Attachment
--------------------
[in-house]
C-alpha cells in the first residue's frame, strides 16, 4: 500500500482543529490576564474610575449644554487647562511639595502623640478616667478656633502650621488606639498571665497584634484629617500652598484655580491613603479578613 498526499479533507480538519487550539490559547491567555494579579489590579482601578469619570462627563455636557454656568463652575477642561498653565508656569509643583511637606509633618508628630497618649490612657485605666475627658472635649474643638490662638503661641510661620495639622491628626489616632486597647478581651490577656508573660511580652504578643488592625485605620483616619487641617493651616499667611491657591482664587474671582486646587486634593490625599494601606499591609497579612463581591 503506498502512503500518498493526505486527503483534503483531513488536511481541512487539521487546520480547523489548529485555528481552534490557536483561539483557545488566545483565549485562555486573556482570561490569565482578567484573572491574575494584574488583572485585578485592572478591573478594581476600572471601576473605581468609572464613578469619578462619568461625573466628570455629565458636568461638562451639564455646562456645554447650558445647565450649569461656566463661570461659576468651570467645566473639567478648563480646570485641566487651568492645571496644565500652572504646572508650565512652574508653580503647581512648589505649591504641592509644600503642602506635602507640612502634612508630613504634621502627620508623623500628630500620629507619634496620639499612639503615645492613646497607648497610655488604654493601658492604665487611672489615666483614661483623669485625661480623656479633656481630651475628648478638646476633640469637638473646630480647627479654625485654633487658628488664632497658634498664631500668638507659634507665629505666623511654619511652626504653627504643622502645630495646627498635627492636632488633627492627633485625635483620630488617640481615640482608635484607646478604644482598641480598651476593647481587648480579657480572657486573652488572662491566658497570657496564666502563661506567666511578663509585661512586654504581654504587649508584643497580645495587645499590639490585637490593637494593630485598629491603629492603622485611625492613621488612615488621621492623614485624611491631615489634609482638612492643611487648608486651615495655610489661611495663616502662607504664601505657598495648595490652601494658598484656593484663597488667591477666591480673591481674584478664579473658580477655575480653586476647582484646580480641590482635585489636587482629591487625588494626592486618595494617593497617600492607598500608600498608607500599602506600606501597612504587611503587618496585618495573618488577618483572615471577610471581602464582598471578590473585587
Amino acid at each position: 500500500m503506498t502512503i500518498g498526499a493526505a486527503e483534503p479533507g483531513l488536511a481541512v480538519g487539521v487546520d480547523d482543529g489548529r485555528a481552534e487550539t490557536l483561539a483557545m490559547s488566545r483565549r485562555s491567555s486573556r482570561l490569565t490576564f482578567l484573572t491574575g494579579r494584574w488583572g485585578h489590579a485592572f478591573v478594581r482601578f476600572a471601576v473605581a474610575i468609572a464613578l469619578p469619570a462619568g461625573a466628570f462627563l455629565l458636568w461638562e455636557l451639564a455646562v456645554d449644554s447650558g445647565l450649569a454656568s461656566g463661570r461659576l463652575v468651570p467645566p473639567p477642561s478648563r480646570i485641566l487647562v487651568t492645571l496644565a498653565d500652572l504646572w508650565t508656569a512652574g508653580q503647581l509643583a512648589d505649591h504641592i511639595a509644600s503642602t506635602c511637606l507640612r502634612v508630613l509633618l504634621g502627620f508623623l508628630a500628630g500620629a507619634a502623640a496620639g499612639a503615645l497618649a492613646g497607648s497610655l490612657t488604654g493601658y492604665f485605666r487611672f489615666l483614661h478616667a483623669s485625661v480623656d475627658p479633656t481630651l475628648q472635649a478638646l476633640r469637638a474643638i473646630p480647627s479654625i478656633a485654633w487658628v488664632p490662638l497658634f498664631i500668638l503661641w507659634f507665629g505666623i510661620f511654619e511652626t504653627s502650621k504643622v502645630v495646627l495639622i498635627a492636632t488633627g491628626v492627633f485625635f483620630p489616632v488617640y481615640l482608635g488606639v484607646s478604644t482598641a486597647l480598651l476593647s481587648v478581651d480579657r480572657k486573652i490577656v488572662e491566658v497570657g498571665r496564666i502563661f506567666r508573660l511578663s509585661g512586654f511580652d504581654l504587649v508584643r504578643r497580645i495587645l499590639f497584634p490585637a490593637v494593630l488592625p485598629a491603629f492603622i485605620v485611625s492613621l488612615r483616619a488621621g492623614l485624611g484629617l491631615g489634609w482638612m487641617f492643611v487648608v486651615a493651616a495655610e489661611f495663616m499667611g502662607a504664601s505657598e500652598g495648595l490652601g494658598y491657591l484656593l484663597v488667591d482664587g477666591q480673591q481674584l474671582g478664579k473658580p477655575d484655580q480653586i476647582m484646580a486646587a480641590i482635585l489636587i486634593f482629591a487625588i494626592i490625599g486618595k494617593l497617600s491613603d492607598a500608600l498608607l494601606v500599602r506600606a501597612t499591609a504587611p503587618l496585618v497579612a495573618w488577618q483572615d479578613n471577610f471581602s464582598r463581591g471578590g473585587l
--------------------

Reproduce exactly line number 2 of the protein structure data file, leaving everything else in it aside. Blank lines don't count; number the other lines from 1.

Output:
C-alpha cells in the first residue's frame, strides 16, 4: 500500500482543529490576564474610575449644554487647562511639595502623640478616667478656633502650621488606639498571665497584634484629617500652598484655580491613603479578613 498526499479533507480538519487550539490559547491567555494579579489590579482601578469619570462627563455636557454656568463652575477642561498653565508656569509643583511637606509633618508628630497618649490612657485605666475627658472635649474643638490662638503661641510661620495639622491628626489616632486597647478581651490577656508573660511580652504578643488592625485605620483616619487641617493651616499667611491657591482664587474671582486646587486634593490625599494601606499591609497579612463581591 503506498502512503500518498493526505486527503483534503483531513488536511481541512487539521487546520480547523489548529485555528481552534490557536483561539483557545488566545483565549485562555486573556482570561490569565482578567484573572491574575494584574488583572485585578485592572478591573478594581476600572471601576473605581468609572464613578469619578462619568461625573466628570455629565458636568461638562451639564455646562456645554447650558445647565450649569461656566463661570461659576468651570467645566473639567478648563480646570485641566487651568492645571496644565500652572504646572508650565512652574508653580503647581512648589505649591504641592509644600503642602506635602507640612502634612508630613504634621502627620508623623500628630500620629507619634496620639499612639503615645492613646497607648497610655488604654493601658492604665487611672489615666483614661483623669485625661480623656479633656481630651475628648478638646476633640469637638473646630480647627479654625485654633487658628488664632497658634498664631500668638507659634507665629505666623511654619511652626504653627504643622502645630495646627498635627492636632488633627492627633485625635483620630488617640481615640482608635484607646478604644482598641480598651476593647481587648480579657480572657486573652488572662491566658497570657496564666502563661506567666511578663509585661512586654504581654504587649508584643497580645495587645499590639490585637490593637494593630485598629491603629492603622485611625492613621488612615488621621492623614485624611491631615489634609482638612492643611487648608486651615495655610489661611495663616502662607504664601505657598495648595490652601494658598484656593484663597488667591477666591480673591481674584478664579473658580477655575480653586476647582484646580480641590482635585489636587482629591487625588494626592486618595494617593497617600492607598500608600498608607500599602506600606501597612504587611503587618496585618495573618488577618483572615471577610471581602464582598471578590473585587